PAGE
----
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Go Back   Casebook Forums > Ripper Discussions > Suspects > Thompson, Francis

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  #121  
Old 10-22-2015, 09:26 AM
John G John G is offline
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Hello Pierre,

There is some evidence that JtR may have had surgical skill, not just anatomical knowledge. The only way that you could demonstrate that a suspect was on the crime scene at the time of the murders would be CCTV images. However, as this was 1888 I think that somewhat unlikely! Well, of course, unless you convert a witness into a suspect, like Lechmere, for example!
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  #122  
Old 10-22-2015, 07:27 PM
Richard Patterson Richard Patterson is offline
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Hi Pierre

Apart from being able to place Thompson within 100 meters of Mary Kelly, and in areas in Whitechapel, I have no evidence, apart from circumstantial, to place him at a crime scene. That is not to say there is no evidence. One could be the strands of hair that were found with his childhood toy puppet theater. As the chapter on my website tells, Thompson had taken the hair from his editor's daughters to use instead of string to work the puppets. The penchant of serial killers collecting trophies, means that if Thompson is the Ripper, he may have also collected the hair from his victims. I would want to track down where this theater is now being housed. DNA analysis of the hair fixed the all the cardboard puppets, may show DNA of the victims. If there turned out to be victim DNA in his possession, it would be very interesting. If he had kept hair from more than one victim, I would consider it proof that he had known them, and likely killed them. If anything such a pursuit is worthy of any great murder mystery. There are several more ways to possibly place him at the scene, but all of them are tentative. I reserve these leads for the end chapters of manuscript.

As to reasons Thompson may have had to carry out the crimes. Apart from the base motive, of avenging the loss of his beloved prostitute just before he murders I do believe he had a more profound motive, but that is reserved to the later part of my manuscript also. I have already been accused of revealing to much already in just chapter one. Even though I feel the entire manuscript does that anyway.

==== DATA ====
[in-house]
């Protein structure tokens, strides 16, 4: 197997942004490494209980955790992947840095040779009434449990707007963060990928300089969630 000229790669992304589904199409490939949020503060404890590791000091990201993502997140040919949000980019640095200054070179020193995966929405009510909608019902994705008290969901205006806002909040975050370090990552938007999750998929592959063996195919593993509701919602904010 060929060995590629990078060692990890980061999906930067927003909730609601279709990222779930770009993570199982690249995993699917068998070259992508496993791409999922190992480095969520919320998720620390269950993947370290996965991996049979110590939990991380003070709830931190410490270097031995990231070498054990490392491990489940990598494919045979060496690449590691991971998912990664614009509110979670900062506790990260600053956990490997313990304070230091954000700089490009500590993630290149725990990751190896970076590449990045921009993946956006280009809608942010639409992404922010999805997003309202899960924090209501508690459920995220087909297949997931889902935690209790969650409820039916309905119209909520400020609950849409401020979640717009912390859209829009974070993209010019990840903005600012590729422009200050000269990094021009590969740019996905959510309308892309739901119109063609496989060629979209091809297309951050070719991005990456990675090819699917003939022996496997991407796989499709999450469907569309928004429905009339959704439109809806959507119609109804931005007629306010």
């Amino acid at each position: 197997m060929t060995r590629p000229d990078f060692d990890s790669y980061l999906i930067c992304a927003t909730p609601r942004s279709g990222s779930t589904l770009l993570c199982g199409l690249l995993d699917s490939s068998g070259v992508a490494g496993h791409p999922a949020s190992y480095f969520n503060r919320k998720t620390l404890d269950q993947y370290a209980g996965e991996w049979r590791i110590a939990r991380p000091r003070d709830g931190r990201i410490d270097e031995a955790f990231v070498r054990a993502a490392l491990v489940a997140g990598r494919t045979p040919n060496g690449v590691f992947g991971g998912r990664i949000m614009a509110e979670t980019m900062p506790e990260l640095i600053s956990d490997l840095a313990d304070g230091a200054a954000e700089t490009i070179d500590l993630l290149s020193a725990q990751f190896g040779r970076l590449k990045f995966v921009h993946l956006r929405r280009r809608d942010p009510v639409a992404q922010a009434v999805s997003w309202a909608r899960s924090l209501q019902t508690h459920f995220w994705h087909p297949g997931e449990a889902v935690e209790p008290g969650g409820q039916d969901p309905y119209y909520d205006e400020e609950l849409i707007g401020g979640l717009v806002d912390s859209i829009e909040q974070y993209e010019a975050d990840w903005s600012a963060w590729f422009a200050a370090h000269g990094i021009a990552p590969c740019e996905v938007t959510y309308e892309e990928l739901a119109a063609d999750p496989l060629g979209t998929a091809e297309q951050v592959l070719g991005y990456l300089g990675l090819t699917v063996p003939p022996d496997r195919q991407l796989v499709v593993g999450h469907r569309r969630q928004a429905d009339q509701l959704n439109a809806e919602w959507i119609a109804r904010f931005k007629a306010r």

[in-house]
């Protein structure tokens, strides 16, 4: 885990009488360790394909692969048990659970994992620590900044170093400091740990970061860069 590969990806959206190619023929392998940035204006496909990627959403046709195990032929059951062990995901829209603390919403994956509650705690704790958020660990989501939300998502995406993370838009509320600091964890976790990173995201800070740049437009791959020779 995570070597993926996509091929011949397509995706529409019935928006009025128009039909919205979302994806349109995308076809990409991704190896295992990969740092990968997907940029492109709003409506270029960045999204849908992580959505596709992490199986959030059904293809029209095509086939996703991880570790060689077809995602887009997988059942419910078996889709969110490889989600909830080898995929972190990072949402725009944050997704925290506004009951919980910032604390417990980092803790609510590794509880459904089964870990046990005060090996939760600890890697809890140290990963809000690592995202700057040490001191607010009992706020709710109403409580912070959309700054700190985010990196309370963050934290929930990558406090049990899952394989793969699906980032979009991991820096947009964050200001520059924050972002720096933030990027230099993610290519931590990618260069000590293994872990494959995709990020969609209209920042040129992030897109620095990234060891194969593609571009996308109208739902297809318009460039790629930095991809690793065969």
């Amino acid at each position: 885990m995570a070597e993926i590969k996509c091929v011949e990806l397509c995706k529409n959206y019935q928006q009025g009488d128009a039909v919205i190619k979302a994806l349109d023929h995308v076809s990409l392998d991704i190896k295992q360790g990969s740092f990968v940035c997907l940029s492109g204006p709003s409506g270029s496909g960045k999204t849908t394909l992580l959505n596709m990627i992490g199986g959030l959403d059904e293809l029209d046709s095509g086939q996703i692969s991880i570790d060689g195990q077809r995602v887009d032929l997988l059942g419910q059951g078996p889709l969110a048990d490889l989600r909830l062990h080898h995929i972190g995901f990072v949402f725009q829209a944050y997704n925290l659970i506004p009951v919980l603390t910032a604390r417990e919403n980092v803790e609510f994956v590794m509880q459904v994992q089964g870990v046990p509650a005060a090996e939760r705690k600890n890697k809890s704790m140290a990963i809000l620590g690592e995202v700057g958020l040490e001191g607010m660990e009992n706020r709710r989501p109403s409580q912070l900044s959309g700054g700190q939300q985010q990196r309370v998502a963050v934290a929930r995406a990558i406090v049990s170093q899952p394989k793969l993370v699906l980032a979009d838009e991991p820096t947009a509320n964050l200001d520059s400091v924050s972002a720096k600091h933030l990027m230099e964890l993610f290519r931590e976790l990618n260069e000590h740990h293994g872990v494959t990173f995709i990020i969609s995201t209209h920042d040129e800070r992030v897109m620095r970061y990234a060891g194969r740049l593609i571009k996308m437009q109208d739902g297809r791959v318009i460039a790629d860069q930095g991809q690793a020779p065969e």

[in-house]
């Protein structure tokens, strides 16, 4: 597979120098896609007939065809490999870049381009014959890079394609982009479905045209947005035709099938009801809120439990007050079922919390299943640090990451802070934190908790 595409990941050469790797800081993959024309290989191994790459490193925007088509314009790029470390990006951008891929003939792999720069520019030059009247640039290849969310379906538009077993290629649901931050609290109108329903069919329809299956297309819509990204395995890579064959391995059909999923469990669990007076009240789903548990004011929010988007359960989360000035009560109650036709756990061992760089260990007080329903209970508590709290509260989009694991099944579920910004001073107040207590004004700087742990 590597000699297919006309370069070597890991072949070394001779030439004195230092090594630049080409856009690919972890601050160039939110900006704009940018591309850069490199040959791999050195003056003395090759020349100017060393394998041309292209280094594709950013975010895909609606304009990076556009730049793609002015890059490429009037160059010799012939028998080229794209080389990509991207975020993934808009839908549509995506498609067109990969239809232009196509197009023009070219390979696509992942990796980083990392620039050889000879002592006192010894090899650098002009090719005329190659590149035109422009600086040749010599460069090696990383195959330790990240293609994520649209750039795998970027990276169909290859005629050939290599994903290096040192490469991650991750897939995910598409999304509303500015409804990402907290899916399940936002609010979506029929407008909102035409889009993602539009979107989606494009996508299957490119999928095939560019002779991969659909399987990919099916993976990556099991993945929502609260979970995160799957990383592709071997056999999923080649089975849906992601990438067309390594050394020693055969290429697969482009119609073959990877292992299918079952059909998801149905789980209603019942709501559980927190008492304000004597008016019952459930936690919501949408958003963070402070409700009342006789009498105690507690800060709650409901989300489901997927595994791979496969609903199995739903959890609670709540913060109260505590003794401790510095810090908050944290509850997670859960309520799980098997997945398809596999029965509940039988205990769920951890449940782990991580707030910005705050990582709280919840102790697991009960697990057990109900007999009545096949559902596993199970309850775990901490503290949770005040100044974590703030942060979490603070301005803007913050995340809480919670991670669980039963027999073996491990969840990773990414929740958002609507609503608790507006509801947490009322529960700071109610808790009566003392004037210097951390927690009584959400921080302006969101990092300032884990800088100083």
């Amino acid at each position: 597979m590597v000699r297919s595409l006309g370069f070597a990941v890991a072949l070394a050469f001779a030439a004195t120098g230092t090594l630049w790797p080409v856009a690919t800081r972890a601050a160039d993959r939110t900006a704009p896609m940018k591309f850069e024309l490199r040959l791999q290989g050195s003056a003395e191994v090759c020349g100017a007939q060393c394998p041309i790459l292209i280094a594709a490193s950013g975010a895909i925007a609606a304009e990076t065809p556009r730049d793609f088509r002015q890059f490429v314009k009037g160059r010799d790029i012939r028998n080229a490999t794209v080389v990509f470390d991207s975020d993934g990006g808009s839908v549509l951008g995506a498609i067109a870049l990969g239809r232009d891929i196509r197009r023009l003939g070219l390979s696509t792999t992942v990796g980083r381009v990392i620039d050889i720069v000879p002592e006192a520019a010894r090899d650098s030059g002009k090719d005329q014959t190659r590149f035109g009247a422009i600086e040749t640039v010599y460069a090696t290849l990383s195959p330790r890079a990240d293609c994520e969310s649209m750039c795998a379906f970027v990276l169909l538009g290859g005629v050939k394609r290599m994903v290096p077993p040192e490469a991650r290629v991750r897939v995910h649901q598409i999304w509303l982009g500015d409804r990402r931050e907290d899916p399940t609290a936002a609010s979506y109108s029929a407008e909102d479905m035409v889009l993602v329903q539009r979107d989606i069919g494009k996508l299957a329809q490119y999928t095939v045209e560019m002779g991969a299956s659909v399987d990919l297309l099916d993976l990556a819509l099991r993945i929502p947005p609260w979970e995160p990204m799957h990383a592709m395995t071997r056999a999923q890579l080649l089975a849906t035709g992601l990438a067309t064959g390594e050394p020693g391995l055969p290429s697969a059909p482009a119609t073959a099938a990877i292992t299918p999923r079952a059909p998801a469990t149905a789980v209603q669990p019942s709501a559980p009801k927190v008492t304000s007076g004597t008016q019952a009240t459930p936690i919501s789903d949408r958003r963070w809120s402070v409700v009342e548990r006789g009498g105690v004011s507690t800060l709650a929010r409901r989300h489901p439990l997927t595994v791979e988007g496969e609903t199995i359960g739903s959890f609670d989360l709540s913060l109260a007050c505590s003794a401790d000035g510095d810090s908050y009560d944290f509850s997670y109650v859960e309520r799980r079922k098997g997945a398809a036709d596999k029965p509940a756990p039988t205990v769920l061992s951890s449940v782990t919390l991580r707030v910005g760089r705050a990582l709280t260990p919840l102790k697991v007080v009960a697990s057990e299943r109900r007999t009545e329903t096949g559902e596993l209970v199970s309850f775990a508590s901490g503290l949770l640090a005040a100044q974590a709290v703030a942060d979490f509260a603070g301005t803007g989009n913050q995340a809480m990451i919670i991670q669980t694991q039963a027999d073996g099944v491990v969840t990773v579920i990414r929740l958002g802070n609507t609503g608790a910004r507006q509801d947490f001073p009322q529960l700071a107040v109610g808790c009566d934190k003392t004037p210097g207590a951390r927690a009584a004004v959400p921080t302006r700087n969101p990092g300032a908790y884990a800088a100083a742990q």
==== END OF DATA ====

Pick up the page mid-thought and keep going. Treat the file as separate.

Regards Richard.
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"Jack the Ripper, The Works of Francis Thompson"

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  #123  
Old 10-23-2015, 01:02 AM
John Wheat John Wheat is offline
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How is Francis Thompson the perfect Ripper Suspect?
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  #124  
Old 10-23-2015, 01:39 AM
Richard Patterson Richard Patterson is offline
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Originally Posted by John Wheat View Post
How is Francis Thompson the perfect Ripper Suspect?
It's hyperbole. I'm not a big believer on perfection on Earth. In a way it is pun on Thompson who wrote essays on Perfection and held strong opinions about its meaning. In this instance I more means that, compared to all the other suspects out there, he beats them hands down. Nobody, it seems but Thompson, was as close to the murders, and as well equipped to perform them. Nobody else has an identifiable motive so soon beforehand and cause to stop so soon after. No other suspect, or anyone else we can name, fits the profile better. I don't think we could find a suspect with better skill to cut into humans. Nor or a closer proximity to a murder. Excepting Lechmere who was found with the body, but that is all. With Thompson we have location, opportunity, motive and means. All the combined traits, while other suspects are lucky to have just been living there or shown a hatred to females. None so clearly, by own admission, were carrying a knife at the time. That Thompson resented prostitutes is not a conjecture. That he wrote about killing woman using the same method as the ripper before the murders as well as after even peripheral to the fact with him we have a man who was mentally unstable, felt the police were against him, was looking for a prostitute who fled him just before, had a dissecting knife under his long coat, wrote about killing women, had medical training, and was living less than two minutes away from Kelly's home. I don't think I could have made up a better suspect. Some might think the perfect suspect would come with a photo of him with a knife, standing over one of the victims, but conspiracy theorists would claim it a forgery within moments. No DNA or single piece of evidence would suffice, but with Thompson it an aggregate of a slew of circumstances that all point to his ultimate guilt. This is of course opinion, the proof of which is what my book is all about. Cheers.